Note, there are d3s that are more transparent about merit and who can offer a package earlier, they just tend to be lower in the ITA rankings.
 

jcgatennismom

Professional
@BusyMom Great info. We never looked into D3 for our son as his goal was just to do the least amount of work to get a 90 in a college prep class in HS (only took one AP)-luckily in college he takes his classes more seriously and is able to balance D1 tennis academics. Lots of lurkers on this forum, so your info should be helpful to parents and recruits. A lot of players in our area choose D3. I suggested D3 to a couple seniors who play on my son's former HS team, but they will probably just play club at one of the better in-state public universities. In state club is still considerably cheaper than D3 for most families in our area but high level D3 is worth the cost for those willing to pay and who have the academic smarts and tennis skills to get in and succeed. Is your daughter a freshman in D3 now? Hope she has a great spring playing!
 

MathGeek

Hall of Fame
I'd say there are lots of factors in play. We didn't think junior tennis was a waste of time and money on our son. But we also limited spending to a couple grand each year and realized his odds at a college tennis scholarship were much lower than his odds at an academic scholarship to college. He's now attending a top state school on a full tuition scholarship, because our greater focus in high school was on academics.

We spent a lot of time attending tennis events in the greater Atlanta area during his high school years. Lots of parents and tennis players fantasized about tennis scholarships. But with equal time, effort, and money, I think the academic scholarships are easier for most of those students to get. GA has a Hope/Zell Miller academic scholarship program that pays for many more scholarships than tennis ever will. If your're not a top 20 B16 in GA, you're probably better off to switch your focus to academics.

Our son still plays tennis in college, though recreationally rather than for his collegiate team. He's simply not that good. He approached the top 100 in B18s in the state, and his UTR is 6. Could he possibly have been a UTR 7 had he doubled his practice time in his high school years and had we spend twice the amount on coaching? Sure. Buthe still would not have been a strong tennis scholarship candidate at any school he really wanted to attend.

I went fishing with a guy this week whose daughter started at a D3 school on a tennis scholarship. It didn't end well, so she returned to GA and attended a school she liked a lot better on the Hope/Zell Miller academic scholarship.
 

jcgatennismom

Professional
@MathGeek I think most of the GA D1 college coaches are counting on the in-state tennis players to get Hope. Dont talk about top 20-even if you are top 5 in GA but not a blue chip, you are probably only getting 20% or less athletic. Know a guy with sr yr 12+ UTR, top 5 in GA playing MM D1 who got little or no athletic $ freshman year-think he signed a NLI so maybe he got books-did hear he got some following year. You and your son were smart to put academics first-moving from UTR 6 to 7 would have done nothing-even at the lowest public GA D2 school, you have to be about a UTR 10 to crack the lineup. However, attending school with in-state tuition and Hope, is relatively cheap (tho R & B is high a lot of places) so many guys are happy just to take books $ and be on the roster. The tennis guys may not have the academics for Zell, but 90% paid Hope tuition for 3.0 with a few rigorous courses is an easy target to hit. It's much easier to get Hope than to get in the top 2 schools in GA anyway... Tennis helps kids get in those schools even if they only get book $ from athletics. The GT team is almost all biz majors... I think 2016 was the last time a player on the men's team graduated with an engineering degree. I assume your son could choose any major.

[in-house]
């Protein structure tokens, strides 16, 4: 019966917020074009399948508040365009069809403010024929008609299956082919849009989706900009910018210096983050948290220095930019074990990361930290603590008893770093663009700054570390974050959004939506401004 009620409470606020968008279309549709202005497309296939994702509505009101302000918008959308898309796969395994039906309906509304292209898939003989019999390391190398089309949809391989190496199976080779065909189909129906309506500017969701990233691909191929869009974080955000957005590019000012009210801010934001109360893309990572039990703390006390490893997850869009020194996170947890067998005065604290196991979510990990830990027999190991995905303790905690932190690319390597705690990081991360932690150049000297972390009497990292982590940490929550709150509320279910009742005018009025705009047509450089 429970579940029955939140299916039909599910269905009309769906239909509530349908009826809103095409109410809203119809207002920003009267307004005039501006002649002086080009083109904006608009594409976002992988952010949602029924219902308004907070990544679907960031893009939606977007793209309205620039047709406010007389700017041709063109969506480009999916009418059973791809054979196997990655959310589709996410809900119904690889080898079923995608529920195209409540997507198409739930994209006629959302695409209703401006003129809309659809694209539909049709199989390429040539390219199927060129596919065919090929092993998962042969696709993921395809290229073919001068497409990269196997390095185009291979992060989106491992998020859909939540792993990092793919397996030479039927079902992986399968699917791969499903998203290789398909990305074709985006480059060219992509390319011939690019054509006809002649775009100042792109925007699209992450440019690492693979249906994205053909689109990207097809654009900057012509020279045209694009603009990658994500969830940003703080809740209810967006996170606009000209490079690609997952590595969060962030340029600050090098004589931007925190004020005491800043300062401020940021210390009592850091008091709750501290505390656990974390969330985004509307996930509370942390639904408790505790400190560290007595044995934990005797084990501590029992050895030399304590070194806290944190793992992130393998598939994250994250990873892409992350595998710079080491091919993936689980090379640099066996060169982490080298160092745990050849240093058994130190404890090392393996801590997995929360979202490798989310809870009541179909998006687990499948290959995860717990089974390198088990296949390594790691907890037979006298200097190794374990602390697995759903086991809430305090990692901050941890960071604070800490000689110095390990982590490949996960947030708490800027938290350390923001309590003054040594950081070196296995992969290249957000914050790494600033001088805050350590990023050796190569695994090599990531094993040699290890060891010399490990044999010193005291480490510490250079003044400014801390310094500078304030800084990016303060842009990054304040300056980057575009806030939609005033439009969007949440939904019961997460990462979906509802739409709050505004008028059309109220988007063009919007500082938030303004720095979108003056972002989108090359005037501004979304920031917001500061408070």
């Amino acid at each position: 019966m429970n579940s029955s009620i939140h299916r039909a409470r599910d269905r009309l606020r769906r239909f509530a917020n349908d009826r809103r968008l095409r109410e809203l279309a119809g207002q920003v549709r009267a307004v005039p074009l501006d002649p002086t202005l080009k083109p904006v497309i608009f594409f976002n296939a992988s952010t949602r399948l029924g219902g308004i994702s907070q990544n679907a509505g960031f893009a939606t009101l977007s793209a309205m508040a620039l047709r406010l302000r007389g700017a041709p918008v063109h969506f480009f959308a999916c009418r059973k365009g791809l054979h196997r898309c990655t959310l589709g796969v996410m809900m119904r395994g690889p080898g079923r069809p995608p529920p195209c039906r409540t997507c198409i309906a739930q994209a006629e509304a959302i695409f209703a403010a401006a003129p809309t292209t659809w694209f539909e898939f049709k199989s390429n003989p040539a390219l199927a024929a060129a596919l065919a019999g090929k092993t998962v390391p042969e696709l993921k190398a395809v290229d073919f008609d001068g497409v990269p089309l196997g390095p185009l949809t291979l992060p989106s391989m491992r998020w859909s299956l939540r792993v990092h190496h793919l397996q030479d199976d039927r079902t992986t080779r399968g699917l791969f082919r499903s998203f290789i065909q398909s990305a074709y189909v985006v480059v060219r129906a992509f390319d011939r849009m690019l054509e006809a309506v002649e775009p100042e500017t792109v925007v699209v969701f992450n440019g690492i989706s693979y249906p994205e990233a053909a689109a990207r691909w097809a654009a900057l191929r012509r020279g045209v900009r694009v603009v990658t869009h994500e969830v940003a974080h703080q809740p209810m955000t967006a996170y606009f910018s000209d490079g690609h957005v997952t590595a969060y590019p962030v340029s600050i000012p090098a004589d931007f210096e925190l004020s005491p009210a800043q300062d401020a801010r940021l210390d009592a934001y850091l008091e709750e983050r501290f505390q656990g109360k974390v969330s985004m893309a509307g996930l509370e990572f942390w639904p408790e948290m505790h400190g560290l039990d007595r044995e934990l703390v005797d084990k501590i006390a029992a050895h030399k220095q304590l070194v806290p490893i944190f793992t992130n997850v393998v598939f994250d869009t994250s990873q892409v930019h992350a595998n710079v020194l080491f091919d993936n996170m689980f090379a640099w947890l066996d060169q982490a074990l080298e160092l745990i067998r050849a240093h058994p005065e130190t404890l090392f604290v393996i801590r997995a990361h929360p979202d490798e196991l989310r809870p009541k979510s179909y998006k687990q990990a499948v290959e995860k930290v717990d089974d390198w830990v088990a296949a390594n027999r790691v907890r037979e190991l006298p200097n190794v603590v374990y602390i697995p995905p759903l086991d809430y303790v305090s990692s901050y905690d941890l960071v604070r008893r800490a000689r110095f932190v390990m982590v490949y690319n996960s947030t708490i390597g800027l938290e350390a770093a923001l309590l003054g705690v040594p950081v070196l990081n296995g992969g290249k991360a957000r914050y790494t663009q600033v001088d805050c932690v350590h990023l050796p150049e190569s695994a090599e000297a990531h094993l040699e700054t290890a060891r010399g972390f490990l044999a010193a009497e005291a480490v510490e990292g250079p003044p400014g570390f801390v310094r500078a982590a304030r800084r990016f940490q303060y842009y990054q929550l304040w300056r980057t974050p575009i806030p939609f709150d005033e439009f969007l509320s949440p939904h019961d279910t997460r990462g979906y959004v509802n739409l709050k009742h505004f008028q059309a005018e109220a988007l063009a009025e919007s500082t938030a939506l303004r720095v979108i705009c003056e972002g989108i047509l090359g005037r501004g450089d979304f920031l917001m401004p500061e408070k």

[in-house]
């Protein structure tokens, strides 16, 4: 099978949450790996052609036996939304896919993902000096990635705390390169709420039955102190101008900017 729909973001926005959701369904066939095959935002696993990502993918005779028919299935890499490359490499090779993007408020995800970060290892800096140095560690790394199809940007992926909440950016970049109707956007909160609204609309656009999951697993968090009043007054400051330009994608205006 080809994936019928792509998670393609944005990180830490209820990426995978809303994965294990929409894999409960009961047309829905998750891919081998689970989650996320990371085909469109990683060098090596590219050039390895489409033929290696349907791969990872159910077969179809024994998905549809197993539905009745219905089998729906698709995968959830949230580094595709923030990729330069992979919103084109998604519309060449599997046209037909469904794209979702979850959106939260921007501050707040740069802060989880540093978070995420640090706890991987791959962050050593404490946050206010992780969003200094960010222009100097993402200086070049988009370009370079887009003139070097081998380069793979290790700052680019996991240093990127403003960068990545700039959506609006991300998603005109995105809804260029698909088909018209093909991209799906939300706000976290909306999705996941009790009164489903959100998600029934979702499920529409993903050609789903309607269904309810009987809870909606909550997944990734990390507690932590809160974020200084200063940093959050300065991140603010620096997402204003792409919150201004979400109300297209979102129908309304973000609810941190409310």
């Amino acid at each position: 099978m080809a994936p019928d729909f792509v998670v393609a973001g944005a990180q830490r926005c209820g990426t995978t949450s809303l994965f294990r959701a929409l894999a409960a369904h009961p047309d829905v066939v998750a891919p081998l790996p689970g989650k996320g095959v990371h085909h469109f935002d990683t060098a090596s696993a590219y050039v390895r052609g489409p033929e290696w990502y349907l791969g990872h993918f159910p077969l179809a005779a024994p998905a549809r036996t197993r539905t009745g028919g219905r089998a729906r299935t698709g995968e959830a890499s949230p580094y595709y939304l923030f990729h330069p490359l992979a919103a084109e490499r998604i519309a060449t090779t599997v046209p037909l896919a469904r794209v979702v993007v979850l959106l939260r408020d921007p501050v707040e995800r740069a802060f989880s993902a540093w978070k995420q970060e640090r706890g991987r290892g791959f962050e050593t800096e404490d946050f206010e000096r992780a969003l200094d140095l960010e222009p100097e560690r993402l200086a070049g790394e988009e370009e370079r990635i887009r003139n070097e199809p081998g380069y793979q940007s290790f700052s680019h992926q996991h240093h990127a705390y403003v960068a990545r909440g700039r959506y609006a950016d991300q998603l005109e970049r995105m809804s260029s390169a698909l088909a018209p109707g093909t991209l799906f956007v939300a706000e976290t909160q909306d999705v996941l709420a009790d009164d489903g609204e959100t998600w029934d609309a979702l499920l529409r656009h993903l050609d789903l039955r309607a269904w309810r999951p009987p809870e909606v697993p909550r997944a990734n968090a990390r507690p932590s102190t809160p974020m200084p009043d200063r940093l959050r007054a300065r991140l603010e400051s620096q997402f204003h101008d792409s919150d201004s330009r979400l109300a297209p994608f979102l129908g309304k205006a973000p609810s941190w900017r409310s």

@jcgatennismom.

Note, there are d3s that are more transparent about merit and who can offer a package earlier, they just tend to be lower in the ITA rankings.
My family's experience with D3 recruiting mirrored that of @BusyMom. My daughter received a likely letter from a non-NESCAC D3 school in the summer before the start of her senior year that also listed the minimum merit award she would be offered. However, the merit award was based on test scores/GPA and not tennis since D3 schools can't give athletic scholarships.
 

MathGeek

Hall of Fame
If a true full scholarship is what one is after (room and board and books) from tennis, one may give attention to the service academies. If tennis gets you in, they are places for a great education and a free ride. Due to the service committments, competition is a little lower also for D1 schools. Perusing the USAFA rosters, I see several engineering majors also. They also will let you take time off of tennis to focus on academics. Once you're in, you're in and you can walk away from the sport that got you admitted to succeed in higher duties. (Full disclosure, I taught for several years at USAFA, and my wife taught at West Point.)